While the degree of emphasis on these three objectives will vary, under most circumstances investors should not exclude one. For instance, even in the most cautious of investment programs, attention should be paid to growing the portfolio enough to keep pace with the rate of inflation. Likewise, even aggressive investors with long-term time horizons should pay strict attention to risk management, as large losses in a portfolio can be difficult to overcome even over long time periods. Finally, regardless of whether an individual intends to withdraw cash from the account, income is responsible for a large portion of total return in investment portfolios over time; therefore, investors that ignore this crucial component do so to their own detriment.

Conclusion
In general, younger investors will have a reduced emphasis on safety and income while older investors will focus more closely on these goals. Likewise, individuals with short-term time horizons will primarily focus on safety while those with longer-term objectives will be interested in growing the portfolio. Importantly though, investors should seek to balance both safety and growth within the portfolio management process; the precise emphasis will vary depending on unique circumstances, but neither should be ignored. Finally, regardless of whether withdrawals are intended from the portfolio, income can help to produce superior total return in a portfolio over time.

Safety and Income: Conclusion

  1. Safety and Income: Introduction
  2. Safety and Income: Why Focus on Safety and Income?
  3. Safety and Income: Caveats Regarding Safety and Income
  4. Safety and Income: Stocks and Dividends
  5. Safety and Income: Bonds
  6. Safety and Income: Banks
  7. Safety and Income: Guaranteed-Income Products
  8. Safety and Income: Real Assets - Gold, Real Estate and Collectibles
  9. Safety and Income: Safety, Income and the Optimal Portfolio
  10. Safety and Income: Conclusion
RELATED TERMS
  1. Aggressive Investment Strategy

    A portfolio management strategy that attempts to maximize returns ...
  2. Portfolio Investment

    A holding of an asset in a portfolio. A portfolio investment ...
  3. Risk Tolerance

    The degree of variability in investment returns that an individual ...
  4. Capital Growth Strategy

    An asset allocation strategy that seeks to maximize capital appreciation, ...
  5. Portfolio Plan

    An investment strategy applied to a personal or corporate portfolio ...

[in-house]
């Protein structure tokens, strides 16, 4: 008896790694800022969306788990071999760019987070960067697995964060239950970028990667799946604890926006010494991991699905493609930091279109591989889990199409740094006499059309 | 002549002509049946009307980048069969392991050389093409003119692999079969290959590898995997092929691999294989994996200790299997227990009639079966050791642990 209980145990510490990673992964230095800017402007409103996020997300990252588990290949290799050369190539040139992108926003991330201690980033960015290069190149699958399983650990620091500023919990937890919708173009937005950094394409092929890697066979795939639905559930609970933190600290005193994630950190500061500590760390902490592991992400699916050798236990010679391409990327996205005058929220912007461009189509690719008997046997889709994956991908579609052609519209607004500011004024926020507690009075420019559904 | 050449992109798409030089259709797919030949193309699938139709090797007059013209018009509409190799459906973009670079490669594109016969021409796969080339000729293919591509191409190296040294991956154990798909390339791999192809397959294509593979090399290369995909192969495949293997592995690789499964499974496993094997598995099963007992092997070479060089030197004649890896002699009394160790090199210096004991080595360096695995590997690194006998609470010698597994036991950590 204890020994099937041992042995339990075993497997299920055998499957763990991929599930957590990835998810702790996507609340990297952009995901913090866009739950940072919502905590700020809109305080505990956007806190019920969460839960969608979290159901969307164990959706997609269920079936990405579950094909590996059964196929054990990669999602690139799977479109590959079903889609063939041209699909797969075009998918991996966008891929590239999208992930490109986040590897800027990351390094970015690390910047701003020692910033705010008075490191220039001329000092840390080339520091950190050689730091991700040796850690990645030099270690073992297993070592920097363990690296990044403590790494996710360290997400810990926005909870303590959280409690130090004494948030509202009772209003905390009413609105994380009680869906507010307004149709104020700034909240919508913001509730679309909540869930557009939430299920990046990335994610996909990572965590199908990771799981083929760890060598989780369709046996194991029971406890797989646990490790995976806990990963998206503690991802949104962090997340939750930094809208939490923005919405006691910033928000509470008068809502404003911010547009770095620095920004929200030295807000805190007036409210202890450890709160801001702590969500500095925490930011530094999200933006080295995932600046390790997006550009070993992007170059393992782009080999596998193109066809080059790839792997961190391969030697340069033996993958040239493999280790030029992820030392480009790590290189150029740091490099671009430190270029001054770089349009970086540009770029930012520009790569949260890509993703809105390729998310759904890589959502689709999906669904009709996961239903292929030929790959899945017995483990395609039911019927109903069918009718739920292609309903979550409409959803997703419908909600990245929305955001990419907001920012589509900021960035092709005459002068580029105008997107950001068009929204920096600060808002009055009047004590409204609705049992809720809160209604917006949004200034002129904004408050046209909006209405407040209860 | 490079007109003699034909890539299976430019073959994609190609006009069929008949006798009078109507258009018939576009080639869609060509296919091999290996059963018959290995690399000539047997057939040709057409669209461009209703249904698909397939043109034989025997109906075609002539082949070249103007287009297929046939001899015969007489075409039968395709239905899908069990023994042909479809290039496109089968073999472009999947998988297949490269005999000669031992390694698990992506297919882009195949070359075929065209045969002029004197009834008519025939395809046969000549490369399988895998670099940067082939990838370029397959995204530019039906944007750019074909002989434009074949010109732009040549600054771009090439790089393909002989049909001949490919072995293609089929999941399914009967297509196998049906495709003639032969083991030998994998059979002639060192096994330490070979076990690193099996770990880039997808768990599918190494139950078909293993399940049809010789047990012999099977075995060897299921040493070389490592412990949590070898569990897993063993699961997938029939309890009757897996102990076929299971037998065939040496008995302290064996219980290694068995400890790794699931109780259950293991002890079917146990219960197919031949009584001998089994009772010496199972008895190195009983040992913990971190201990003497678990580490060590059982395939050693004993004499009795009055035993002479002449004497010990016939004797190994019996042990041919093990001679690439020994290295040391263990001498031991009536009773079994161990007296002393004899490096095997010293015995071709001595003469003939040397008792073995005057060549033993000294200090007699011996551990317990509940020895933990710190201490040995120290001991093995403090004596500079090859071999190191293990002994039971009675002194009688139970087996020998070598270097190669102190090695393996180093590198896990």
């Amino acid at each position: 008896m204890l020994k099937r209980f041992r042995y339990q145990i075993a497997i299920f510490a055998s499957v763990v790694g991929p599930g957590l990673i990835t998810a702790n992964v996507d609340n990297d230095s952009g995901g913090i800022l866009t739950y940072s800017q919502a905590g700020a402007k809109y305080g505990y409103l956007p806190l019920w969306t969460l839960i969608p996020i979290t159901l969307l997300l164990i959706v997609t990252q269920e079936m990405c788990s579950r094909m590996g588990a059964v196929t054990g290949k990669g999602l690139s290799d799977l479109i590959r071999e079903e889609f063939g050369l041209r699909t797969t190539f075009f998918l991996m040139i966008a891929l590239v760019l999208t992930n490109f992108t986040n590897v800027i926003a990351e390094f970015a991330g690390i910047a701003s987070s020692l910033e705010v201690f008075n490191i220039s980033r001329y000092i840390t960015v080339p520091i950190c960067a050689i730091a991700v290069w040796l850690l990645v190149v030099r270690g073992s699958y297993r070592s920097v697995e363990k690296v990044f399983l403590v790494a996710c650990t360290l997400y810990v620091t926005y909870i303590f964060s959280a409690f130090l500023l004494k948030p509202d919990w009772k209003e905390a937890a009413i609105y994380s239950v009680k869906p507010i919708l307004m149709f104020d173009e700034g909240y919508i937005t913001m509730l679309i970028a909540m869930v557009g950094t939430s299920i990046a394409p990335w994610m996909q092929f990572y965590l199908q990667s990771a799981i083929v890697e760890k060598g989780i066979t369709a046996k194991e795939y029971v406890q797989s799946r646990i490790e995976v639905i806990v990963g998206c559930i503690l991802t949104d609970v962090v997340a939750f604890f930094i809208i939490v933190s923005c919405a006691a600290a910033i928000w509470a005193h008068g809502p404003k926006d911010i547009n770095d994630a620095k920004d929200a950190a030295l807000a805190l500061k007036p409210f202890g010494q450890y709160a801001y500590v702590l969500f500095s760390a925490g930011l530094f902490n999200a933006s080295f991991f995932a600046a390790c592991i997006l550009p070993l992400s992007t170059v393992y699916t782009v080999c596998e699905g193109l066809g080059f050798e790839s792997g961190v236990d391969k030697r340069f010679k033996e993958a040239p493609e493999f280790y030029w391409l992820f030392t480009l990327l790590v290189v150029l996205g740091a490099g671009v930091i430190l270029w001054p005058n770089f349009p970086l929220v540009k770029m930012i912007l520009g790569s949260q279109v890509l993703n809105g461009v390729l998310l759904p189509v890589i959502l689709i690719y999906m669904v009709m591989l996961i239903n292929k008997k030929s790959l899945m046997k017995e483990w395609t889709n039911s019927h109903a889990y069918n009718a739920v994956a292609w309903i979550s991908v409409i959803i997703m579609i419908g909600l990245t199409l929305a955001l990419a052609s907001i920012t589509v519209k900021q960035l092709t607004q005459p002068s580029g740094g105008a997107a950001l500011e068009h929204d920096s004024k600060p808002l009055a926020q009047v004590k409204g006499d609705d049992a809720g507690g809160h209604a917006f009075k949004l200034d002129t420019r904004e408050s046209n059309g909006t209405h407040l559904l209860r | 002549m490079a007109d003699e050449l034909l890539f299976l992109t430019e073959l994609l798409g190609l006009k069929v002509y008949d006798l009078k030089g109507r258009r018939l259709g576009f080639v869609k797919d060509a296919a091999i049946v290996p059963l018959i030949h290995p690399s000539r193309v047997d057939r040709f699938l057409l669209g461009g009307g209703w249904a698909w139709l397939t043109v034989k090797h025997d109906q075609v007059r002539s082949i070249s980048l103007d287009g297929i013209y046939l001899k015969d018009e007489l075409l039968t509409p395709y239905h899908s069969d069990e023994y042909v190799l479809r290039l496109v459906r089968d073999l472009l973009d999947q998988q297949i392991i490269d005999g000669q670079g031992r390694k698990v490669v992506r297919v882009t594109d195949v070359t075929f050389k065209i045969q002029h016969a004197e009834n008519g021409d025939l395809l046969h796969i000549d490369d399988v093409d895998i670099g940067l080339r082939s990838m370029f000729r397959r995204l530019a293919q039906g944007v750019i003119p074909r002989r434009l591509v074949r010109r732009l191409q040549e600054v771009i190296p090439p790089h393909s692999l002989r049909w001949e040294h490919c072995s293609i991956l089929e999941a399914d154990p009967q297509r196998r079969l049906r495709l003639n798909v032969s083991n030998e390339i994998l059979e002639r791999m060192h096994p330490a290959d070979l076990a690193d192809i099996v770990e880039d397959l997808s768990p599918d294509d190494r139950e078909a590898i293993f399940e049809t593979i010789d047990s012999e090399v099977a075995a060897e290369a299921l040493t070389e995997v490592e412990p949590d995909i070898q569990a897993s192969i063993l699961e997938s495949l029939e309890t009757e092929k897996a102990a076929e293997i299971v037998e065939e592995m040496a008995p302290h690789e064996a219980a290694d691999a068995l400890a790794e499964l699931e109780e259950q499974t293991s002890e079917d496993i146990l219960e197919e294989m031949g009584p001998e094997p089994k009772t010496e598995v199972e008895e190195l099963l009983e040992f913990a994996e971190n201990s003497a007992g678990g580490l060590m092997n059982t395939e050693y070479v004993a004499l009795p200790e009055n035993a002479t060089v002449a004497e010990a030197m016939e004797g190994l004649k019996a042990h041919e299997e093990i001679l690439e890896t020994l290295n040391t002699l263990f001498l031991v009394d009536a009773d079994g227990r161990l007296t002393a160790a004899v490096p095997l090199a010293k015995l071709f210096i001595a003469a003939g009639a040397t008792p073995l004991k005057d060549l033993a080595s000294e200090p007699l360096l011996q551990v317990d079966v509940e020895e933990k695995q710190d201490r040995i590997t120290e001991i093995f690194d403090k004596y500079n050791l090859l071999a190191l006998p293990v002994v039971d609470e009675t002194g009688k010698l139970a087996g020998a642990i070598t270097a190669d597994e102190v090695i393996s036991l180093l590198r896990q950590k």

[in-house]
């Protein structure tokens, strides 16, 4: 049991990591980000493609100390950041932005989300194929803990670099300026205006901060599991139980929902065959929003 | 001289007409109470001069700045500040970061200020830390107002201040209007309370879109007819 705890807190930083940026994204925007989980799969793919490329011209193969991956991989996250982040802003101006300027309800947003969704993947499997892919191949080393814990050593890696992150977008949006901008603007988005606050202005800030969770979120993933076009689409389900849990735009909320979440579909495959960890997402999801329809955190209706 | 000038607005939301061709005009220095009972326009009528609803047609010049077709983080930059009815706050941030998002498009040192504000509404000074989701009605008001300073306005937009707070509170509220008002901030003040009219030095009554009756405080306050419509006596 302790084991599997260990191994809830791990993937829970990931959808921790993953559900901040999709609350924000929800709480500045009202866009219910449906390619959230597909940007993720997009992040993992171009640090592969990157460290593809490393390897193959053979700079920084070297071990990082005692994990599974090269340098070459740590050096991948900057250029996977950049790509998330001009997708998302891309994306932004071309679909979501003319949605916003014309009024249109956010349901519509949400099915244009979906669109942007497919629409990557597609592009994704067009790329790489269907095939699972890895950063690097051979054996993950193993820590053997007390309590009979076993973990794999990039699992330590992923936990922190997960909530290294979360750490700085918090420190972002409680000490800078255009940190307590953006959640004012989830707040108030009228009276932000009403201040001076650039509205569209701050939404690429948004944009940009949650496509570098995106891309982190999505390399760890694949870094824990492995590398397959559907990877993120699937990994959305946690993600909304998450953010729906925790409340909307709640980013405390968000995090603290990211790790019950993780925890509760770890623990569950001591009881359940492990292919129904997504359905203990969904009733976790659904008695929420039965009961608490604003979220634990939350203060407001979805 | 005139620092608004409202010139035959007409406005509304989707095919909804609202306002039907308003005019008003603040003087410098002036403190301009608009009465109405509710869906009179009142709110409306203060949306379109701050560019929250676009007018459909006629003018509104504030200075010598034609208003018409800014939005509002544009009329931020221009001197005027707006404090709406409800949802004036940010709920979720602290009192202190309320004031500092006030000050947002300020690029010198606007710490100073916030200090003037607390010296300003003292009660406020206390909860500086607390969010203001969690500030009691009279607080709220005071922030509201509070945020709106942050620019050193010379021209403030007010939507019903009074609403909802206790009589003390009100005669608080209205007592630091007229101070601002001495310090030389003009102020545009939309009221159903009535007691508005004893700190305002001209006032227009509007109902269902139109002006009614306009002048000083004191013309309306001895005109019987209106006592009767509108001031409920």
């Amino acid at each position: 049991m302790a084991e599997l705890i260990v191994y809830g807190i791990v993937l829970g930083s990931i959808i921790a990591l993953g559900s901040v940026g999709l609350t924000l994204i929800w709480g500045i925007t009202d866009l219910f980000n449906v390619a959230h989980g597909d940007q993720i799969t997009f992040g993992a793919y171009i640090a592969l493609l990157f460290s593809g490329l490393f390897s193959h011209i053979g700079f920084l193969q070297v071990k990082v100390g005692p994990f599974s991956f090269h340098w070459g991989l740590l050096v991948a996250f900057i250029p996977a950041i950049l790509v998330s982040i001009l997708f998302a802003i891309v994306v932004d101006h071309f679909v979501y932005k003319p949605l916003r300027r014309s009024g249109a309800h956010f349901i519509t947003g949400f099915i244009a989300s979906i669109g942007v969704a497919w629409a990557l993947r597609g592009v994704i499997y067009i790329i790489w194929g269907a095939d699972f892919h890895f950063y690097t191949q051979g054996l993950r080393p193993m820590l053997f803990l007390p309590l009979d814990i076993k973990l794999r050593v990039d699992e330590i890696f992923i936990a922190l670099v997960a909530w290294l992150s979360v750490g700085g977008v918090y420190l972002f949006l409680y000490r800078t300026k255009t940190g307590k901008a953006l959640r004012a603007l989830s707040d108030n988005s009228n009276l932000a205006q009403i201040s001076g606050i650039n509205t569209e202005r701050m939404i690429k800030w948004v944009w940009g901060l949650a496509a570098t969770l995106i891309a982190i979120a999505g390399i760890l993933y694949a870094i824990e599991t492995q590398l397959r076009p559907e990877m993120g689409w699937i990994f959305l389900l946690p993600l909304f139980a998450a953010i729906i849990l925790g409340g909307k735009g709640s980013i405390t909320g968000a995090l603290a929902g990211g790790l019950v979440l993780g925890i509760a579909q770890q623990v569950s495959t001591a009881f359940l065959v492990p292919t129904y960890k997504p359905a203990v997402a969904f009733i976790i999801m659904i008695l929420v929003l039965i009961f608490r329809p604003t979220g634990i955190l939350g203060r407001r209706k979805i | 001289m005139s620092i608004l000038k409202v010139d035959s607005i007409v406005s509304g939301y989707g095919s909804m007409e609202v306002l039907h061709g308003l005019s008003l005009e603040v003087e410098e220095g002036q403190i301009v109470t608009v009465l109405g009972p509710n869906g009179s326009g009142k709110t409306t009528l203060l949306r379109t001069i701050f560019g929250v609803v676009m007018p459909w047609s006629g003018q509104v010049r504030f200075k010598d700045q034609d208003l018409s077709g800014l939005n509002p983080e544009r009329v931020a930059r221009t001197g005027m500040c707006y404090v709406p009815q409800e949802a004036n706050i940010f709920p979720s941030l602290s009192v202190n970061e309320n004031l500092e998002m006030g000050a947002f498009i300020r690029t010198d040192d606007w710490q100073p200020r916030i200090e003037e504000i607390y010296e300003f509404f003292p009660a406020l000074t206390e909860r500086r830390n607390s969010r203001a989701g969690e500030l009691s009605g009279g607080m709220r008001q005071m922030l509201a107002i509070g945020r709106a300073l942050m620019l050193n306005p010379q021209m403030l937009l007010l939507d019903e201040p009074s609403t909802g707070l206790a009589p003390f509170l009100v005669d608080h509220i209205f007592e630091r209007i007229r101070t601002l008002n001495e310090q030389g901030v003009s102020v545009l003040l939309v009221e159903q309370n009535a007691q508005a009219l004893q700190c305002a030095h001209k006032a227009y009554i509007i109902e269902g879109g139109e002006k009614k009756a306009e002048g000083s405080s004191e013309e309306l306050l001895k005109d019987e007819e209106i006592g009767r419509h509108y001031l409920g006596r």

6. Asset Allocation

    An investment strategy that aims to balance risk and reward by ...
RELATED FAQS
  1. How can I use risk return tradeoff to determine my risk tolerance and investment ...

    Learn how an investor can use the risk-return tradeoff to determine what assets to include in a portfolio, and understand ... Read Answer >>
  2. Why is risk return tradeoff important in designing a portfolio?

    Learn how the risk return tradeoff is used in the construction of portfolios, and how modern portfolio theory seeks to diversify ... Read Answer >>
  3. How do I find out my own risk tolerance?

    Learn why risking capital can be risky business, how much risk can you afford and how to determine the right amount of risk ... Read Answer >>
  4. What is the difference between portfolio management and financial planning?

    Understand the difference between financial planning and portfolio management, and learn which financial professionals can ... Read Answer >>
  5. How is portfolio variance reduced in Modern Portfolio Theory?

    Learn about modern portfolio theory, specifically what it asserts about asset allocation and managing portfolio risk through ... Read Answer >>
  6. How should I allocate my ETF portfolio?

    If I invest strictly in ETFs and my portfolio cont... Read Answer >>
Hot Definitions
  1. Over-The-Counter - OTC

    Over-The-Counter (or OTC) is a security traded in some context other than on a formal exchange such as the NYSE, TSX, AMEX, ...
  2. Quarter - Q1, Q2, Q3, Q4

    A three-month period on a financial calendar that acts as a basis for the reporting of earnings and the paying of dividends.
  3. Weighted Average Cost Of Capital - WACC

    Weighted average cost of capital (WACC) is a calculation of a firm's cost of capital in which each category of capital is ...
  4. Basis Point (BPS)

    A unit that is equal to 1/100th of 1%, and is used to denote the change in a financial instrument. The basis point is commonly ...
  5. Sharing Economy

    An economic model in which individuals are able to borrow or rent assets owned by someone else.
  6. Unlevered Beta

    A type of metric that compares the risk of an unlevered company to the risk of the market. The unlevered beta is the beta ...
Trading Center